Electronic files of figures for accepted papers. The preferred electronic file type for figures is vector-format encapsulated post script (EPS) because these images are scaleable and therefore do not lose quality in the online PDF. All line drawings or photographs with added labeling should be supplied in EPS format. Photographs without any labeling should be supplied in TIFF format at 300 dots per inch minimum. If line drawings cannot be supplied as EPS files then they must be in TIFF format with a minimum resolution of 800 dpi. These resolutions also apply to any images embedded into an EPS file. Please click here for our artwork guidelines. Please also see the illustration submission section in the 'author resources' section of the author services site.
Supporting Information. Wiley-Blackwell is able to host online approved supporting information that authors submit with their paper. Supporting information must be important, ancillary information that is relevant to the parent article but which does not or cannot appear in the printed edition of the journal. See here for further information.
Online production tracking via Blackwell's Author Services. Author Services enables authors to track their article - once it has been accepted - through the production process to publication online and in print. Authors can check the status of their articles online and choose to receive automated e-mails at key stages of production. They will receive an e-mail with a unique link that enables them to register and have their article automatically added to the system. Please ensure that a complete e-mail address is provided when submitting the manuscript. Visit http://authorservices.wiley.com/bauthor/ for more details on online production tracking and for a wealth of resources including FAQs and tips on article preparation, submission and more.
Open Access Journal - GEO. We work together with the Royal Geographical Society (with IBG) and Wiley open access journal, Geo: Geography and Environment, to enable rapid publication of good quality papers that are outside the scope of our journal. Authors of papers rejected by our journal as unsuitable on the grounds of scope or space may be offered the option of having their manuscript, along with any related peer reviews, automatically transferred for consideration by the Geo editorial team. Authors will not need to reformat or rewrite their manuscript at this stage, and publication decisions will be made a short time after the transfer takes place. Geo will consider submissions from across the spectrum of geographical and environmental research, which reach the standard acceptable for publication. Geo is a fully open access journal and article publication fees apply. For more information please go to http://onlinelibrary.wiley.com/journal/10.1002/(ISSN)2054-4049
Proofs and Offprints. Page proofs are supplied to authors for the correction of printing errors; all other corrections must be kept to the absolute minimum to minimize expense. Authors should give the e-mail address to which proofs should be sent. An e-mail alert will be sent containing a link to a website from where the proof may be downloaded as a pdf file. Authors will be provided with an electronic 'offprint' of their paper. Details of an online ordering system for purchasing paper offprints will be provided with the page proofs.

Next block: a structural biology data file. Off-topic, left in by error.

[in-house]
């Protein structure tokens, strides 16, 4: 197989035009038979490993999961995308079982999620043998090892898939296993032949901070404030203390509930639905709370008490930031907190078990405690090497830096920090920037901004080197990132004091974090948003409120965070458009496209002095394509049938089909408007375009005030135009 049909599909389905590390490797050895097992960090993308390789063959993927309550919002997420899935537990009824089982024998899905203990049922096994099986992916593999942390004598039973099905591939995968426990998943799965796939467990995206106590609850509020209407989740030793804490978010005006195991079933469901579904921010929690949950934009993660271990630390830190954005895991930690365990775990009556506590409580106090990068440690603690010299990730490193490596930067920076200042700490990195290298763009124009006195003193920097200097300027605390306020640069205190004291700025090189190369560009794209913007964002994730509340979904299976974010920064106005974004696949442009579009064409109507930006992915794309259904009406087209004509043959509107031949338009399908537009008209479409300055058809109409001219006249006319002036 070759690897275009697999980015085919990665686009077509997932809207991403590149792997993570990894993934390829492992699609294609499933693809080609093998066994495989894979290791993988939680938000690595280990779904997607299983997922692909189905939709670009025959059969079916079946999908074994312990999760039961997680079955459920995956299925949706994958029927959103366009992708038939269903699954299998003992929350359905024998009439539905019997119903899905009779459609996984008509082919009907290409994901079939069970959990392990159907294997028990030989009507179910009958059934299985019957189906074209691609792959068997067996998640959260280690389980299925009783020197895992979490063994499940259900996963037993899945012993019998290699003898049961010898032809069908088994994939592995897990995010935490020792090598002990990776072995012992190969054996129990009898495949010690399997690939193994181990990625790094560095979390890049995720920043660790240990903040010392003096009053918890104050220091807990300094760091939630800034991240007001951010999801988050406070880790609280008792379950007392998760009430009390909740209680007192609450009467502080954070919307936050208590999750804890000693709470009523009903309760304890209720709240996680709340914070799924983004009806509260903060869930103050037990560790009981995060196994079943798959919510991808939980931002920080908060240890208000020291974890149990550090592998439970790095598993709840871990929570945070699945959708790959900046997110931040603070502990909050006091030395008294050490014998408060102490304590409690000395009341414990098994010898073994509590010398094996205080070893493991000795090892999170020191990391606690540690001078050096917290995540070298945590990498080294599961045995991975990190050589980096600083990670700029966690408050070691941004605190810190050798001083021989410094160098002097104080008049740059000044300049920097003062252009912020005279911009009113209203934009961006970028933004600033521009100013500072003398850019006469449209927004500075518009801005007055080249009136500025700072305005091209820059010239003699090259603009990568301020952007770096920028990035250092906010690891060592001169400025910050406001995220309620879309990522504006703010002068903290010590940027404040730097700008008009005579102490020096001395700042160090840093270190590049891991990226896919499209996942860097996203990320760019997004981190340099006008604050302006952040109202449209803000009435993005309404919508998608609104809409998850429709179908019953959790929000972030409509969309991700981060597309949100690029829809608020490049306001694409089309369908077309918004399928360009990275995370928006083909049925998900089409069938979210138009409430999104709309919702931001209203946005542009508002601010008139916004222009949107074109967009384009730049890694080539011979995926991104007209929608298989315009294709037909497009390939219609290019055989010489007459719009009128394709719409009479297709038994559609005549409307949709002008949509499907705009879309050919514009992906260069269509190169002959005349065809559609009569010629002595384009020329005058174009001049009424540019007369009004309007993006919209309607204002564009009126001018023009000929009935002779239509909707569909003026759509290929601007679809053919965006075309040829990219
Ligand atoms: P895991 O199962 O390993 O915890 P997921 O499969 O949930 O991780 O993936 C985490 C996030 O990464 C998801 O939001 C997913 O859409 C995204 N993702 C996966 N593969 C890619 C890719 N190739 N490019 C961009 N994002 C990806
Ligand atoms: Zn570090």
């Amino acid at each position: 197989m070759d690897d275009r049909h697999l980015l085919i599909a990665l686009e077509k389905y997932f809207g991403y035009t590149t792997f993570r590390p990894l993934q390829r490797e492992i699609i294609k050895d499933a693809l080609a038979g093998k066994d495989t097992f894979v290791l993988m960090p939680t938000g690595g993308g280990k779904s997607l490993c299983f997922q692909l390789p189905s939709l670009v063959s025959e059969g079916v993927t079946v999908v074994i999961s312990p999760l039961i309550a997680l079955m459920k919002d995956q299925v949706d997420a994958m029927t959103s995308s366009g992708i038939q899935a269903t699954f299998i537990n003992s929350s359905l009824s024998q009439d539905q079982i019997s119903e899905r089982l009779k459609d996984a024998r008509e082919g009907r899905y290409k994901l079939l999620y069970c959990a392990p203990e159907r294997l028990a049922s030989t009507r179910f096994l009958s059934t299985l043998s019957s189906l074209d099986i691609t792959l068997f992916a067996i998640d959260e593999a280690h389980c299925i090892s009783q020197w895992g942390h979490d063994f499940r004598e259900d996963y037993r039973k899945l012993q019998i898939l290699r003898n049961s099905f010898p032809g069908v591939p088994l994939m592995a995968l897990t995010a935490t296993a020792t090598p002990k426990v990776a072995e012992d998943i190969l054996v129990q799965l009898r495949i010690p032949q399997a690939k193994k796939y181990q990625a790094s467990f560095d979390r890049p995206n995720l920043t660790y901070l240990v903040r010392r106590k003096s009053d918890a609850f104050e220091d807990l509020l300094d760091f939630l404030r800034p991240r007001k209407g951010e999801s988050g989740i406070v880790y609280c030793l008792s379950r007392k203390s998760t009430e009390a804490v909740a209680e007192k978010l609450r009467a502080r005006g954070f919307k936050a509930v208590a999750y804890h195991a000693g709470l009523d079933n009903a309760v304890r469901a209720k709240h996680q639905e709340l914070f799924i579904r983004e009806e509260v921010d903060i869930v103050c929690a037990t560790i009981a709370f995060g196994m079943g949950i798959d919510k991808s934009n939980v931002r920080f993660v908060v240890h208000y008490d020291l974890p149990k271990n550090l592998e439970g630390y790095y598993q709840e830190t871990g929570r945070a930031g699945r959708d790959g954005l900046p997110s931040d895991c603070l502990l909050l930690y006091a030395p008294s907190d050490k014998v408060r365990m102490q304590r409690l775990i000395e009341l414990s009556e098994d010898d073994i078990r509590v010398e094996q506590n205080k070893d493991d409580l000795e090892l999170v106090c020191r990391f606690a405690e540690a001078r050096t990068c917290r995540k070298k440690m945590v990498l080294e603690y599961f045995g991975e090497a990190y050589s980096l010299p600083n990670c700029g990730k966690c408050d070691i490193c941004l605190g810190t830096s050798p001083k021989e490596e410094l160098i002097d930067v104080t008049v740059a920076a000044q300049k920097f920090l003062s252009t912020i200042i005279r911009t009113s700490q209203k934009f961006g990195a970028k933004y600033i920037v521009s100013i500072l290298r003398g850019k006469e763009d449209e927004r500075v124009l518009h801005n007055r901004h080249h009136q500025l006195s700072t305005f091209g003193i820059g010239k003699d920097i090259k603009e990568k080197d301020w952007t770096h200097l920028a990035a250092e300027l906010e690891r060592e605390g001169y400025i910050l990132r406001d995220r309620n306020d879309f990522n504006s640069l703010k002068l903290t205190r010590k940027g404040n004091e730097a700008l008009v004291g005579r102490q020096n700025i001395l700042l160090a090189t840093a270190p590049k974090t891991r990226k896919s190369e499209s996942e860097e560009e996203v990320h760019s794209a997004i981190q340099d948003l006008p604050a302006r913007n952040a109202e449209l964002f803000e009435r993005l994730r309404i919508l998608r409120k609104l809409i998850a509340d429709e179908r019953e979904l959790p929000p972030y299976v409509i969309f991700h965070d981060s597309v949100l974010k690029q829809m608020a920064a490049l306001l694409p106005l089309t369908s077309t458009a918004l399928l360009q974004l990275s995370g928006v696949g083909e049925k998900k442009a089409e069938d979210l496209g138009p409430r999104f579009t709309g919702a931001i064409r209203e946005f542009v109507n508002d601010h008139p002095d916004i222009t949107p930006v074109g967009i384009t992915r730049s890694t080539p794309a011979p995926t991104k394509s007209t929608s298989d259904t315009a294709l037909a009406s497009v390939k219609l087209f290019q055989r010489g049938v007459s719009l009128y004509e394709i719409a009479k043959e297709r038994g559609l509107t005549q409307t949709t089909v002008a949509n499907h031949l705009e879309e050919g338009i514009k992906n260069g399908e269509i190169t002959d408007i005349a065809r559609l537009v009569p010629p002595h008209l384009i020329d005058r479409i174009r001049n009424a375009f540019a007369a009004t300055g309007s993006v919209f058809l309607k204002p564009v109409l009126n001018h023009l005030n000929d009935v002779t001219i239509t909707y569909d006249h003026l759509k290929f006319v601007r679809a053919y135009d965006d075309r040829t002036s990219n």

Early View Publication. Articles are published online before printed publication with the Wiley-Blackwell Early View service at http://onlinelibrary.wiley.com. These articles are complete and final: they have been reviewed, revised and edited for publication and no changes can be made after online publication. Because no volume, issue or page numbers have been given, online articles are differentiated by their Digital Object Identifier (DOI), which allows them to be cited and tracked before allocation to an issue. After print publication, the DOI can continue to be cited and used for locating the article.
License agreement and open access
If your paper is accepted, the author identified as the formal corresponding author for the paper will receive an email prompting them to login into Author Services; where via the Wiley Author Licensing Service (WALS) they will be able to complete the license agreement on behalf of all authors on the paper.
For authors signing the copyright transfer agreement
If the OnlineOpen option is not selected the corresponding author will be presented with the copyright transfer agreement (CTA) to sign. The terms and conditions of the CTA can be previewed in the samples associated with the Copyright FAQs below:
CTA Terms and Conditions http://authorservices.wiley.com/bauthor/faqs_copyright.asp
For authors choosing OnlineOpen
If the OnlineOpen option is selected the corresponding author will have a choice of the following Creative Commons License Open Access Agreements (OAA):
Creative Commons Attribution License OAA
Creative Commons Attribution Non-Commercial License OAA
Creative Commons Attribution Non-Commercial -NoDerivs License OAA
To preview the terms and conditions of these open access agreements please visit the Copyright FAQs hosted on Wiley Author Services http://authorservices.wiley.com/bauthor/faqs_copyright.asp and visit http://www.wileyopenaccess.com/details/content/12f25db4c87/Copyright--License.html.
If you select the OnlineOpen option and your research is funded by The Wellcome Trust and members of the Research Councils UK (RCUK) you will be given the opportunity to publish your article under a CC-BY license supporting you in complying with Wellcome Trust and Research Councils UK requirements. For more information on this policy and the Journal’s compliant self-archiving policy please visit: http://www.wiley.com/go/funderstatement.